International New Town Day 2021
29 November 2021, 13:30 - 17:00 (CET)
On the 29th of November, the Independent School for the City and the International New Town Institute (INTI) have collectively organized the International New Town Day 2021. This year's edition took the form of an expert meeting, focusing on the topics of “Minorities” and “Telling the Story”.
Population growth through different dynamics is leading to rapid urbanisation and a larger and more diverse housing demand on the European continent. This means a huge task for the European New Towns, mostly dating from the 1960s-1980s. They need to reinvent themselves while at the same time they are also becoming of age and the issue of heritage starts coming up. The themes of migration, climate change and inequality (often in conjunction) have become urgent in a matter of years. How can heritage and the character developed over half a century be included in convincing transformation scenarios for the future?
The first topic focussed on the unknown histories of minorities in European New Towns to enrich the understanding and the history of these towns and to increase pride, engagement and inclusion of minorities in the present city. New Towns both in the west and east of Europe were built for a new ideal population, that was mostly envisaged as consisting of single white heterosexual families. The New Towns were a highly normative environment with male workers that had families with stay-at-home moms taking care of children. There was little attention at the time for minorities; ethnic or gender minorities were simply non-existent in the narrative of New Towns back then. While this has changed since the seventies, and new pioneers from all over the world brought various religions, ethnicities, and beliefs, this is often not reflected in the (self)image of the new towns. Working together with local universities, the project will unravel and fetch these stories by means of interviews and use them to discuss and exchange with other cities.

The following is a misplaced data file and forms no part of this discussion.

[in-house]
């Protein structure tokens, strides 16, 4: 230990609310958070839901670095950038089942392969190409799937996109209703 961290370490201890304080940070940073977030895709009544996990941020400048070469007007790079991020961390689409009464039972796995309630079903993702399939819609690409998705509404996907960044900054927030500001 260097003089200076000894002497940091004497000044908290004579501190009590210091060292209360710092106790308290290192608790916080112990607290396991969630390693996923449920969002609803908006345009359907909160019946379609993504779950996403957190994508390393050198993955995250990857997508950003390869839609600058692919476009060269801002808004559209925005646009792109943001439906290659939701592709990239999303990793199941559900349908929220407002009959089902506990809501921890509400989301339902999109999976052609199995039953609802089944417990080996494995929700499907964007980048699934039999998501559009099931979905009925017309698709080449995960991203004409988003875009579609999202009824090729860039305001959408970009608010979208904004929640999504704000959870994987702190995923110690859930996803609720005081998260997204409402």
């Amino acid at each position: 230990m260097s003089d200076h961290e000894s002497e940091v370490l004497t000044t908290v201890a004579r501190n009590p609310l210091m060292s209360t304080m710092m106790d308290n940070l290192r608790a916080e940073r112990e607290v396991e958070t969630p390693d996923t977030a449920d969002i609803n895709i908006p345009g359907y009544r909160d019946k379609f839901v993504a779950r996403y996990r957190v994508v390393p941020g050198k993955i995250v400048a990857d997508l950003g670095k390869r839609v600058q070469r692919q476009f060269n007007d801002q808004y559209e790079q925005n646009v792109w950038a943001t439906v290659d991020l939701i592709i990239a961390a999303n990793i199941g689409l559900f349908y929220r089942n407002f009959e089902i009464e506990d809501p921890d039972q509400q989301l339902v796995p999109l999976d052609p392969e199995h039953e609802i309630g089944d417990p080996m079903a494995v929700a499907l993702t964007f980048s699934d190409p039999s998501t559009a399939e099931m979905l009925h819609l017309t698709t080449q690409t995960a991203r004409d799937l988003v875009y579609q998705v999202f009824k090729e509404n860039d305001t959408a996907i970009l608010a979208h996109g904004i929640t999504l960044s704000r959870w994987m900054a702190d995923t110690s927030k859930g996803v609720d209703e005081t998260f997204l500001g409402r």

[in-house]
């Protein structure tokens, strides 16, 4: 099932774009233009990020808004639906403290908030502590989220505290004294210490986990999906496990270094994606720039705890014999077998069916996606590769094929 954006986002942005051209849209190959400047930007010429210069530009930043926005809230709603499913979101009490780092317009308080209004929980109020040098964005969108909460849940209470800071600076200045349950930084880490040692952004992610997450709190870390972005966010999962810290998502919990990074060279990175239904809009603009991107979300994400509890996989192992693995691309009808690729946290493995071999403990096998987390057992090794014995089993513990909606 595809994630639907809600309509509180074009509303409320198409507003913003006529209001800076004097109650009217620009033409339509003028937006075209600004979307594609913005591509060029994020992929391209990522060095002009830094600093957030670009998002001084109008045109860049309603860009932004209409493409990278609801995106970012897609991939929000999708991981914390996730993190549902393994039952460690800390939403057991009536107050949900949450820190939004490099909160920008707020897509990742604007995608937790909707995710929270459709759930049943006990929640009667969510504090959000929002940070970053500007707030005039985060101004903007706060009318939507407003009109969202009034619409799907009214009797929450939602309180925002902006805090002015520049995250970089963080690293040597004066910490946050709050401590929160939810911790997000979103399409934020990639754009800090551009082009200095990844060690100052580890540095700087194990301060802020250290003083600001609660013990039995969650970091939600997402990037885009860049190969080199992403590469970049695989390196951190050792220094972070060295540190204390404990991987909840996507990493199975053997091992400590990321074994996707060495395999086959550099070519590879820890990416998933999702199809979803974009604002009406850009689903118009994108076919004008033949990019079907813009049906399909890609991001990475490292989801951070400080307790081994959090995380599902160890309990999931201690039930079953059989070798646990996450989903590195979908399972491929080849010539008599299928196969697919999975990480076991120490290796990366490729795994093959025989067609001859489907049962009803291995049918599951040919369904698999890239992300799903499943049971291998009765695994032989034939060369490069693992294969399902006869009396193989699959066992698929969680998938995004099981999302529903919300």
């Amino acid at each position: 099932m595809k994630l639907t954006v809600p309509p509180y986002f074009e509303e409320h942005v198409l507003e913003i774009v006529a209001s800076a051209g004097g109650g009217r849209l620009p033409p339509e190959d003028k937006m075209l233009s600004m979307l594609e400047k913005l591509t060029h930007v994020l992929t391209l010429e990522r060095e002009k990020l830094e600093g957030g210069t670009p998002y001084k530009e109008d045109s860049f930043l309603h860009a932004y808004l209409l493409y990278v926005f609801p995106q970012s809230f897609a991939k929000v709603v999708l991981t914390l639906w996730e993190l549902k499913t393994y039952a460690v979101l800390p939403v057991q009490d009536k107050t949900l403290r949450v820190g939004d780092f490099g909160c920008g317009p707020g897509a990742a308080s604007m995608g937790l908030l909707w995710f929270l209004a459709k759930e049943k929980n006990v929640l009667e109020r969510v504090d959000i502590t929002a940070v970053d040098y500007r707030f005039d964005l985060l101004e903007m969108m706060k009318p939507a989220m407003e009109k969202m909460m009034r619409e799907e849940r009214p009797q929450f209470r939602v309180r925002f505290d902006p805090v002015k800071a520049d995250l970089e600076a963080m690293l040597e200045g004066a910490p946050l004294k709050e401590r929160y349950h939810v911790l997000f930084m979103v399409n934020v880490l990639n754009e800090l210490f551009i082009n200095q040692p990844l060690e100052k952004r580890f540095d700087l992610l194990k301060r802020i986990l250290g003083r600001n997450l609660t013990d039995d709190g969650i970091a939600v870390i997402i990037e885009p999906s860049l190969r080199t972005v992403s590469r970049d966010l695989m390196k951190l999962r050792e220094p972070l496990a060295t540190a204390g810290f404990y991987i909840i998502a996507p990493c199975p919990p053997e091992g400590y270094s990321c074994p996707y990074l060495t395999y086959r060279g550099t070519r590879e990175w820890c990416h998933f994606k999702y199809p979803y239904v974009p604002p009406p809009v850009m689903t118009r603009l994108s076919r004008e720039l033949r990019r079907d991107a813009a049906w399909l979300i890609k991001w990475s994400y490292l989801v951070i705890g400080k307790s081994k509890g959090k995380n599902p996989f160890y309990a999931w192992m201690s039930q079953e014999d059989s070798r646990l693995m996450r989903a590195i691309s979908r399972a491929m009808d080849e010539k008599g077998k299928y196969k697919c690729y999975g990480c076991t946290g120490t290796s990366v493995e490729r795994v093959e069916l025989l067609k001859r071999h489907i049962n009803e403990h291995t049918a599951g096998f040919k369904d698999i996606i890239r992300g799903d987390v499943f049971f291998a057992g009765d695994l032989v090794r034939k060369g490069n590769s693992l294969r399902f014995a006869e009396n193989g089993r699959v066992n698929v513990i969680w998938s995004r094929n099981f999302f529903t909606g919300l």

Telling the story
Secondly, we focussed on the culture, history, and heritage of New Towns in Europe and the way this can be communicated to a larger audience. Now that most New Towns have celebrated their 50th birthday, they have a history and a specific culture. Some could interpret their relationship with their former ‘mother city’ and its related circumstances. But still, they all have to cope with their negative image to outsiders. By showcasing and communicating their culture and heritage they can probably tackle this persistent judgement. At the same time, they can use their heritage as a basis for future (spatial) transformations. New Towns wish to increase the awareness of their inhabitants that they are living in a place built with ambitions, pride, and aspirations. They also wish to activate their population and become more inclusive cities instead of cities in which the local government is omnipotent and reflects just the majority group. This project wants to initiate the exchange of experiences between New Towns in showcasing the story of their city. What is the (hi)story of the city? What is the difference between the story and marketing? Who’s city is it? Who communicates the story and how? What is the role for museums, magazines, exhibitions, digital platforms?
The discussions and dialogues during the International New Town Day 2021 addressed collective questions, pinpoint common grounds for the Towns and defined possible actions to be undertaken.
The International New Town Day on 29 November 2021 was an online event. Participants could take part through an online Zoom connection.